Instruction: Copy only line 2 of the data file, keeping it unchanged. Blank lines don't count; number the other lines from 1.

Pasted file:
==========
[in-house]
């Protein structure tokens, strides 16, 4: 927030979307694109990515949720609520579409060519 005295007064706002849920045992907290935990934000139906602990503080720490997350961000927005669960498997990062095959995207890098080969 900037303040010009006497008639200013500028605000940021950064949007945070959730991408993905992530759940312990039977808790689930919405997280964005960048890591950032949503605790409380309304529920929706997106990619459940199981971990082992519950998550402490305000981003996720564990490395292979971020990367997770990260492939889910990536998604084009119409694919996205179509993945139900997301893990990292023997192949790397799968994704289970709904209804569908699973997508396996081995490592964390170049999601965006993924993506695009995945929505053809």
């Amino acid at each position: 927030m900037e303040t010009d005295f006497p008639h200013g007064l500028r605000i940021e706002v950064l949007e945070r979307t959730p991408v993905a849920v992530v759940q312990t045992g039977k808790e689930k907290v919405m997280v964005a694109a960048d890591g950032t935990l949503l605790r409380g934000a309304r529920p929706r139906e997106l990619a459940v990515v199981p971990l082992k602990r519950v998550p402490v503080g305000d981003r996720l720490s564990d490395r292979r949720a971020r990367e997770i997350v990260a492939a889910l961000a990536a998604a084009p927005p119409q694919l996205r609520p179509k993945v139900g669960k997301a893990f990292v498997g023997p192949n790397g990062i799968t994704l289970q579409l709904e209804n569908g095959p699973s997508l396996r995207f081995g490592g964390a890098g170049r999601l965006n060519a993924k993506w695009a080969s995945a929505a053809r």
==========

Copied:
């Protein structure tokens, strides 16, 4: 927030979307694109990515949720609520579409060519 005295007064706002849920045992907290935990934000139906602990503080720490997350961000927005669960498997990062095959995207890098080969 900037303040010009006497008639200013500028605000940021950064949007945070959730991408993905992530759940312990039977808790689930919405997280964005960048890591950032949503605790409380309304529920929706997106990619459940199981971990082992519950998550402490305000981003996720564990490395292979971020990367997770990260492939889910990536998604084009119409694919996205179509993945139900997301893990990292023997192949790397799968994704289970709904209804569908699973997508396996081995490592964390170049999601965006993924993506695009995945929505053809």